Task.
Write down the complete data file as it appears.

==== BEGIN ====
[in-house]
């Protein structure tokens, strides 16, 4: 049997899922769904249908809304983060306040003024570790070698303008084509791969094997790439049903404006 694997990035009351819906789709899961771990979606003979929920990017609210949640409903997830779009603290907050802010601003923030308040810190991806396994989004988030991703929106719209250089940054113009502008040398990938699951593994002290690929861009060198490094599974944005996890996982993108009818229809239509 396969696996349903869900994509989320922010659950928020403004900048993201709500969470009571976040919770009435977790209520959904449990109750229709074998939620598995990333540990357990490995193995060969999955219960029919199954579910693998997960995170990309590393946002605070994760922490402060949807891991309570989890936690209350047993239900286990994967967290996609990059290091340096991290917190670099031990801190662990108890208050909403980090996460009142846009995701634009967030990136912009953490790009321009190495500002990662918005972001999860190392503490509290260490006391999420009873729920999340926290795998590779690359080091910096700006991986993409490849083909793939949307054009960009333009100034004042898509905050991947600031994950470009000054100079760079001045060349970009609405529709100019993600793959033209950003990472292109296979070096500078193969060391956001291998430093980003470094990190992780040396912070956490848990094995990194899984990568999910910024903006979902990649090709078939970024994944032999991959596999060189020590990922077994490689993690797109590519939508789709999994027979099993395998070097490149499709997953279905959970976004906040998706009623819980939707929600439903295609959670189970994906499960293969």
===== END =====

[in-house]
């Protein structure tokens, strides 16, 4: 049997899922769904249908809304983060306040003024570790070698303008084509791969094997790439049903404006 694997990035009351819906789709899961771990979606003979929920990017609210949640409903997830779009603290907050802010601003923030308040810190991806396994989004988030991703929106719209250089940054113009502008040398990938699951593994002290690929861009060198490094599974944005996890996982993108009818229809239509 396969696996349903869900994509989320922010659950928020403004900048993201709500969470009571976040919770009435977790209520959904449990109750229709074998939620598995990333540990357990490995193995060969999955219960029919199954579910693998997960995170990309590393946002605070994760922490402060949807891991309570989890936690209350047993239900286990994967967290996609990059290091340096991290917190670099031990801190662990108890208050909403980090996460009142846009995701634009967030990136912009953490790009321009190495500002990662918005972001999860190392503490509290260490006391999420009873729920999340926290795998590779690359080091910096700006991986993409490849083909793939949307054009960009333009100034004042898509905050991947600031994950470009000054100079760079001045060349970009609405529709100019993600793959033209950003990472292109296979070096500078193969060391956001291998430093980003470094990190992780040396912070956490848990094995990194899984990568999910910024903006979902990649090709078939970024994944032999991959596999060189020590990922077994490689993690797109590519939508789709999994027979099993395998070097490149499709997953279905959970976004906040998706009623819980939707929600439903295609959670189970994906499960293969």